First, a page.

His auntie was the first to recover. “I have never known two people who wanted to be parents more than your–”

His mama cut her off with a raise of the hand. “You are ours.” The words were firm, as if they should be the end of the conversation. “We are your parents.”

Awethu nodded. “I know you are my parents. What I am asking is, was I adopted?” He looked his father right in the eye, but the man cut his gaze away.

“Well,” Besana said. “This is awkward, so–”

“Hayi!” Auntie’s words sliced Besana down, and the teen slumped in his chair.

“Mama?” Awethu said. “Answer me, honestly.”

She raised her chin. “You were a gift from God and we give thanks every year that we have been granted to be your parents.”

Awethu felt frustration build in his belly and rise up through his throat. “Or did you make a deal with a Star-Judge after you yanked me from the sea?”

Everyone stared, and Awethu felt foolish. That was only a dream. Yes, he could be adopted, but there were far more realistic scenarios, such as his parents signing up with an agency and being matched with a baby, because that is how children are generally adopted. Being fished from the sea? That is ridiculous. In fact, it was–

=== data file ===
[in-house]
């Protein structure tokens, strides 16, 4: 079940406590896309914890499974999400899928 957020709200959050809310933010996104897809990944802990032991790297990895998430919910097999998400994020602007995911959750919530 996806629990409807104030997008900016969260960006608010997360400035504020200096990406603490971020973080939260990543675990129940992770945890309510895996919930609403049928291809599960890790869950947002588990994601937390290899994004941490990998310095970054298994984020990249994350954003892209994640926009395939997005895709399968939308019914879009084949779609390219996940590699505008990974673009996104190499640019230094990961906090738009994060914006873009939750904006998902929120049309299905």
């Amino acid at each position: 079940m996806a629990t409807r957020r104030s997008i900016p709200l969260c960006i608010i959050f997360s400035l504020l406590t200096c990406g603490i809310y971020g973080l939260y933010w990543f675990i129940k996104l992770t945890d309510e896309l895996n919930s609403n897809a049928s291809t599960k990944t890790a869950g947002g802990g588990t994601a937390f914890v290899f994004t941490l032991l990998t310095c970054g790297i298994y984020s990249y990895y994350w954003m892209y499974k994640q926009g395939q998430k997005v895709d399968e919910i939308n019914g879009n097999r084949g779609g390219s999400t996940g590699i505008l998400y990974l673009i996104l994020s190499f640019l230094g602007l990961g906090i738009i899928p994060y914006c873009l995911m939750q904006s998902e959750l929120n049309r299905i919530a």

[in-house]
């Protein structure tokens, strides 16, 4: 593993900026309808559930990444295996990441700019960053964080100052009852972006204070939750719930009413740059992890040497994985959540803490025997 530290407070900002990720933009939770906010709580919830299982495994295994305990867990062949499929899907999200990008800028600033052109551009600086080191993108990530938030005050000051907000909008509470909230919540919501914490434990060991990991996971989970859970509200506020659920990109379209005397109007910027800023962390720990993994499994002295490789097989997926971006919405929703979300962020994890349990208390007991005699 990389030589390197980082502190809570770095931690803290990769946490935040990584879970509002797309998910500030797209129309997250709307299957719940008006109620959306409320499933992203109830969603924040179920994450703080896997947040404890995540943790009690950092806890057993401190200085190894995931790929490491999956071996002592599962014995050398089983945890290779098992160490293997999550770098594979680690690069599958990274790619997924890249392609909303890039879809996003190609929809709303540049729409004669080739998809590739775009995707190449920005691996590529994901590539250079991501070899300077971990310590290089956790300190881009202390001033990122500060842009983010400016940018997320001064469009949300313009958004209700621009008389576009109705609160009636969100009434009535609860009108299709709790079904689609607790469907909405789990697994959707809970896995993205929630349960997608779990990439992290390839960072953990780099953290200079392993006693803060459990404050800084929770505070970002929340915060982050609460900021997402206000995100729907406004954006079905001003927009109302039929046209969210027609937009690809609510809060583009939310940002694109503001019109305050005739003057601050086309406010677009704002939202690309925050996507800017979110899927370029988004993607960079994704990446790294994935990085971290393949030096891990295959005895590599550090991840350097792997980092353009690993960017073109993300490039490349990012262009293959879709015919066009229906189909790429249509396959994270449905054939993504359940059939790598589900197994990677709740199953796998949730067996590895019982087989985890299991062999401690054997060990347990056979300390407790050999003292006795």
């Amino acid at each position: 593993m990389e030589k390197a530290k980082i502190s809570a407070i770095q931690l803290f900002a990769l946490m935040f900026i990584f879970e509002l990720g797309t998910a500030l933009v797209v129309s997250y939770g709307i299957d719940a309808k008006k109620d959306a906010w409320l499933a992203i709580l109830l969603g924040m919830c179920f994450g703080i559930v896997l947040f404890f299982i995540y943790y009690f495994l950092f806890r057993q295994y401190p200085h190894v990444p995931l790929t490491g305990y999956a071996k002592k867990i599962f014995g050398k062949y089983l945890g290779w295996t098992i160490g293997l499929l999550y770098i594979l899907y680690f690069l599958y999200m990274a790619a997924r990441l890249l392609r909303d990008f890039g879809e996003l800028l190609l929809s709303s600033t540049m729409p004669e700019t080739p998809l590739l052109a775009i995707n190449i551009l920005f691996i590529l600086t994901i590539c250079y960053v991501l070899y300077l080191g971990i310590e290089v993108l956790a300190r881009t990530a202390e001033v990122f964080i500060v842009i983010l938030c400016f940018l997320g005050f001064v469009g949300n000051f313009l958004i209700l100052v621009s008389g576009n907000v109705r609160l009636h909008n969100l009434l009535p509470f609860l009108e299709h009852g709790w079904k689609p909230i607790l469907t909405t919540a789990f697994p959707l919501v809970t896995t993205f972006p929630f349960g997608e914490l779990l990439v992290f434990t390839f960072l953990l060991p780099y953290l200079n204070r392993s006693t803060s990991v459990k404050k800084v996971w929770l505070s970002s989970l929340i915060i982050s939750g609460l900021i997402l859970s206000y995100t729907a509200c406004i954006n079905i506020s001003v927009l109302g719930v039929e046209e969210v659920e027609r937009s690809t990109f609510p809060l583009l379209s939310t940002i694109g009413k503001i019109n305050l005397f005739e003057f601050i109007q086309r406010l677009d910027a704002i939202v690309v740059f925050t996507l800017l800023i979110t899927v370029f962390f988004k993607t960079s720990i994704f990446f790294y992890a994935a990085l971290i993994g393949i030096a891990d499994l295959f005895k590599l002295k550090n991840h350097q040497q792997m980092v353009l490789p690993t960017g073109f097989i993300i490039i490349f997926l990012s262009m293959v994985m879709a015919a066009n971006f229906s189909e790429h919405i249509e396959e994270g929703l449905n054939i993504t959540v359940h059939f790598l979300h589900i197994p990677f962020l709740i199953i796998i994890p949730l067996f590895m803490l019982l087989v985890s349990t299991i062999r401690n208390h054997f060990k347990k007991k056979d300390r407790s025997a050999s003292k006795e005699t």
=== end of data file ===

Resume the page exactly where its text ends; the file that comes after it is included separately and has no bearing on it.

“You soft in the head, Snowflake?” Besana said. “Maybe you got too much water in your ears when that wave hit you.”

Awethu would have agreed with his cousin, for once, if it was not for the look on his parents’ faces. Both looked pale, scared. No, make that horrified.

“You must stay!” his mama gasped.

“Son,” his father said, “you need to understand–”

“You two don’t even fish!” Awethu exploded.

His father hung his head in shame. “We used to, every Christmas holiday.”

“You were so beautiful,” his mama said. She had a faraway look in her eye. “Perfect. A perfectly beautiful baby boy.”

A stone formed in Awethu’s gut. “Did you just take me?”

“No child should be raised in the water,” his mama lashed out. “The Star-Judge agreed, so long as we kept to the rules.”

“This is crazy,” Besana said.

“Hush!” his father snapped.

“Son,” Awethu’s father said. “What you need to understand is–”

“So it’s true.” The words came out of Awethu on a whisper, but they were picked up by the breeze, and carried out to sea.

“Awethu,” a voice called out. “You can always come back.”

But unlike earlier, this time everyone could hear it.

“Whoa,” Besana said.

“You can’t,” his mama said. “It’s a trick. They’ll never let you–”

Awethu waved them off, as he rose from his chair. “Think I need another lie down.” He left, before anyone could say more.

Back in the room, he flopped down on the bed and stared at the ceiling. His mind couldn’t wrap itself around it all. So many questions. So many feelings. He loved his parents, his aunts, his uncles, his cousins – even Besana, as obnoxious as he was. But the fact that they had hidden this from him, were going to keep hiding it, never giving him a choice. “Crazy,” he whispered.

It was unbelievable. Maybe I should go back out there, talk to them some more, he thought.

But before he could make a decision, he heard a key turn in the lock.

What the–!


Tell us: What would you do if you were Awethu?